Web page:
NSW Liberal women pledge council jobs for autistic workers as local election campaign ramps up
A group of female Liberal Sydney councillors and local candidates have pledged to hire autistic workers for IT jobs.
The eastern suburbs Liberals leading the push have got some party mates from other Sydney councils on board as well.
Randwick candidate Joanne McCafferty, who is the mother of a teenager on the spectrum, said neurodiverse people often excel in cyber security and data-driven jobs.
“Councils can benefit from the skills of these uniquely talented Australians,” she said.
The councillors and candidates promised job placement opportunities and free training.
The pledge comes as the campaign for local elections ramps up in NSW.
Election day is December 4, but in a pandemic-inspired first, all voters are eligible to cast their ballot early as long as they do it in person.
Some voters meeting strict criteria will also be able to vote online or over the phone.
“Voter safety is paramount, as is ensuring every eligible voter in NSW has a chance to have their voice heard,” NSW Electoral Commissioner John Schmidt said.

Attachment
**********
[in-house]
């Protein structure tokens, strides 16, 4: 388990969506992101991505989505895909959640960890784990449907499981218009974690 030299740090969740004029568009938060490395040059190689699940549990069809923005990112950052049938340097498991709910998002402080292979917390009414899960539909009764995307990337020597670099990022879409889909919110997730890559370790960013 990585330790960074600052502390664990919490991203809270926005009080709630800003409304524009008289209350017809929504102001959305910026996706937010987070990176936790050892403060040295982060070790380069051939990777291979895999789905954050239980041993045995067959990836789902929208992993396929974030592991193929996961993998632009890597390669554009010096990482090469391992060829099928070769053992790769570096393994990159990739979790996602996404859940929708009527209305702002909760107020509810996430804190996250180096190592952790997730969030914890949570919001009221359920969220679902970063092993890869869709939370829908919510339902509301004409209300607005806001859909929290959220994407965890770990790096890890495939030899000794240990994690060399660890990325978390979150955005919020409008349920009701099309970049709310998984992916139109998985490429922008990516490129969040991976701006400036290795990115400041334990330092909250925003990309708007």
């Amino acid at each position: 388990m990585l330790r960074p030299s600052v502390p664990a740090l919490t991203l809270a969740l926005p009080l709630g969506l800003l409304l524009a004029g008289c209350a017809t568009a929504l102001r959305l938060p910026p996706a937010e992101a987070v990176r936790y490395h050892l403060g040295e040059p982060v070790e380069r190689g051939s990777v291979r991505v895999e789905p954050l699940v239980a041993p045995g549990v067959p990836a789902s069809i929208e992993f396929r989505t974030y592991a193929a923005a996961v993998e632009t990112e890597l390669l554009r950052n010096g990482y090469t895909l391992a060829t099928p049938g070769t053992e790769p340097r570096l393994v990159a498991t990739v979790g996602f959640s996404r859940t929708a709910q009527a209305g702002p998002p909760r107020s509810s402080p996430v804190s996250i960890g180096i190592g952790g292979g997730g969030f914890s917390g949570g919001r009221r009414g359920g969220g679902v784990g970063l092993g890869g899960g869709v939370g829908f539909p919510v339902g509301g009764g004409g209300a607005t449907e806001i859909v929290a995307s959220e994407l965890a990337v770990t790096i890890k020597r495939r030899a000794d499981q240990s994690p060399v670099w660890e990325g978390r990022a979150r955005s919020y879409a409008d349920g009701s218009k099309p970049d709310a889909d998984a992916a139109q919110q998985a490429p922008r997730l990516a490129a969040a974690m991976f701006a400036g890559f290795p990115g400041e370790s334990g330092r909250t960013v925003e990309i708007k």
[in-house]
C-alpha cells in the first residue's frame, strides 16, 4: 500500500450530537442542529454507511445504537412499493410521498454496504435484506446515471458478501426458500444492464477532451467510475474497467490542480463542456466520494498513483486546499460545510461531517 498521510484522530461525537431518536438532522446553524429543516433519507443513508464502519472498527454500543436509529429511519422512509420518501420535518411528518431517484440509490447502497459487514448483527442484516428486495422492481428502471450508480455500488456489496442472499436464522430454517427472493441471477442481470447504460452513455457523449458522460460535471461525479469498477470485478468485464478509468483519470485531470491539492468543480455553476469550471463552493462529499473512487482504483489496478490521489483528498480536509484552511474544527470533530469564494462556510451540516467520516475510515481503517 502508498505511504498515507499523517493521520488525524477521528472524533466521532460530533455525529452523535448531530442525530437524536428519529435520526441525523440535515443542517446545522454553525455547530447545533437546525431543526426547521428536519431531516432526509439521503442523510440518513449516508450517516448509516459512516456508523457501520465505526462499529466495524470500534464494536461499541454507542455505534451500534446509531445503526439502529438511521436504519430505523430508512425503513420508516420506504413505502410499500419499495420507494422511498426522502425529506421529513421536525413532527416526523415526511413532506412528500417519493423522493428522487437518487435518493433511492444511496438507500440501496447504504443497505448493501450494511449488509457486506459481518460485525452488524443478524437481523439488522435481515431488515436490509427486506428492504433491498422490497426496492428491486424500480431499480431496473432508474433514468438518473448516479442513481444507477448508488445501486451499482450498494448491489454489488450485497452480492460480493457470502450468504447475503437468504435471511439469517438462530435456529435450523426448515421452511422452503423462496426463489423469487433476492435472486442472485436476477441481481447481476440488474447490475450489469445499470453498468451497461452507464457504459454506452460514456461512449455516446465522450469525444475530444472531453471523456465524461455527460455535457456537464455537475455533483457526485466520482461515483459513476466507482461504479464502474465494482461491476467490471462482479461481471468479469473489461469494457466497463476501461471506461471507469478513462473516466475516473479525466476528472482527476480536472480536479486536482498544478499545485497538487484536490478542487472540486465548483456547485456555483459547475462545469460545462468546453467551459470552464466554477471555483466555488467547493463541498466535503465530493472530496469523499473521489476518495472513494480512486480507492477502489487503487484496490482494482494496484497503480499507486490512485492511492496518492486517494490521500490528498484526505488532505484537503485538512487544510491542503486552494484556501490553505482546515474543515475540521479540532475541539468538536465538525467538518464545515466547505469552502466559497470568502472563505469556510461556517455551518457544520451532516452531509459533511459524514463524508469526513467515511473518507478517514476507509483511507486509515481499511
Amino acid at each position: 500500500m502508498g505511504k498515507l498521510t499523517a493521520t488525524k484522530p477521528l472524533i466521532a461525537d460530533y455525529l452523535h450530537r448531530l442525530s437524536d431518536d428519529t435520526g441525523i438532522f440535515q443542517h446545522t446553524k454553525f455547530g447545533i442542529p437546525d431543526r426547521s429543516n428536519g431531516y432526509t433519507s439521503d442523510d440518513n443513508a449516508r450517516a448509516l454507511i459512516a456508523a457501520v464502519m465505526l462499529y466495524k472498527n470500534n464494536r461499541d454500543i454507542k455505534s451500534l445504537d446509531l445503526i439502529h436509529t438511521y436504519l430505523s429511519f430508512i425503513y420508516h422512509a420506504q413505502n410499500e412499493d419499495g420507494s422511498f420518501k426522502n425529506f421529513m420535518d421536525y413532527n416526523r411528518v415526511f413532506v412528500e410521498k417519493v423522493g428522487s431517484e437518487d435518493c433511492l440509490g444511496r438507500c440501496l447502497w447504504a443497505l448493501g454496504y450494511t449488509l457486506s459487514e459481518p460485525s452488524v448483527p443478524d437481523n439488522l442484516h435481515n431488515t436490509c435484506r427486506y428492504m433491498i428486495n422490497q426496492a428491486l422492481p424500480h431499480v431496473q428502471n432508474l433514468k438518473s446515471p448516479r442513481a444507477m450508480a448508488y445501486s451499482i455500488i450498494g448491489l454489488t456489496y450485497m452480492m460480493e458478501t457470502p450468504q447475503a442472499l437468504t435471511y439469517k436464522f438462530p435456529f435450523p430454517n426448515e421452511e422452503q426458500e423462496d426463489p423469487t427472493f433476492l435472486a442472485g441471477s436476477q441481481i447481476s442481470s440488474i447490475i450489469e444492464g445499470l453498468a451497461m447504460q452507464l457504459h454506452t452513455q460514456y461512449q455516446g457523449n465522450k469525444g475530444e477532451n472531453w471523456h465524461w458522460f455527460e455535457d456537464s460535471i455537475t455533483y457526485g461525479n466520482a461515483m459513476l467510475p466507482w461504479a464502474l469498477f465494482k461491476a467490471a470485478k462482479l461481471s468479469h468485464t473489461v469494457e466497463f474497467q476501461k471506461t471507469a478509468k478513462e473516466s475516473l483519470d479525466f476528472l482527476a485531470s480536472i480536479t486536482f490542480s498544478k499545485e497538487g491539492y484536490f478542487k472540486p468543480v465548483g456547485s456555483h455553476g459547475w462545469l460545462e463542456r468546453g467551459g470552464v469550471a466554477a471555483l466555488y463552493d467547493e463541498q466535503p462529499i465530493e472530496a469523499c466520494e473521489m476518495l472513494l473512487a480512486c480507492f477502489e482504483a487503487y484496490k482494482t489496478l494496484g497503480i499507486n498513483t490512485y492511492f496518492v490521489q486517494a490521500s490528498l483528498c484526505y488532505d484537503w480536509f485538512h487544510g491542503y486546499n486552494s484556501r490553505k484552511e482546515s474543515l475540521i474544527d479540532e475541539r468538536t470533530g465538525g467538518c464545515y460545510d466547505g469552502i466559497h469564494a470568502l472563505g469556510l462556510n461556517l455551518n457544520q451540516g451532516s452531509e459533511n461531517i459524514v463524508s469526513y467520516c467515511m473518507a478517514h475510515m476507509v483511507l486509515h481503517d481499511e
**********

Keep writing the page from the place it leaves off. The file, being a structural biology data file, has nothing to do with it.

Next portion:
Woollahra councillor Mary-Lou Jarvis said government so far hasn’t taken enough advantage of the unique skills possessed by people on the autism spectrum.
“Often neurodiverse people are extremely focused and highly skilled in mathematics or data analysis in ways that can be harnessed to improve service delivery, yet they are performing menial jobs or on social security benefits,” she said.
Autism expert Tony Attwood said those claims were correct.
“We need to recognise those particular talents, which are to an advantage,” he told NCA NewsWire.
“They are very good at spotting errors. They’re very good at systems and patterns, and noticing where patterns break and errors occur.
“And this is why companies like banks, and some of the multinational companies are actually specifically recruiting autistic individuals, because their work rate, their abilities and talents are recognised by the companies.”
Dr Attwood, a clinical psychologist specialising in autism, said that people on the spectrum often aren’t appreciated enough for their talents.
“Which is terrible for their self esteem, because they‘re underachieving,” he said.
“And yet they’ve got talents. We need to be aware that what often inhibits their job is social skills.
“And in autism, social skills are an issue. But having a career is more than the ability just to pass the social dimensions of an interview. It’s how well you do actually in the job.”
Originally published as NSW Liberal women pledge council jobs for autistic workers as local election campaign ramps up
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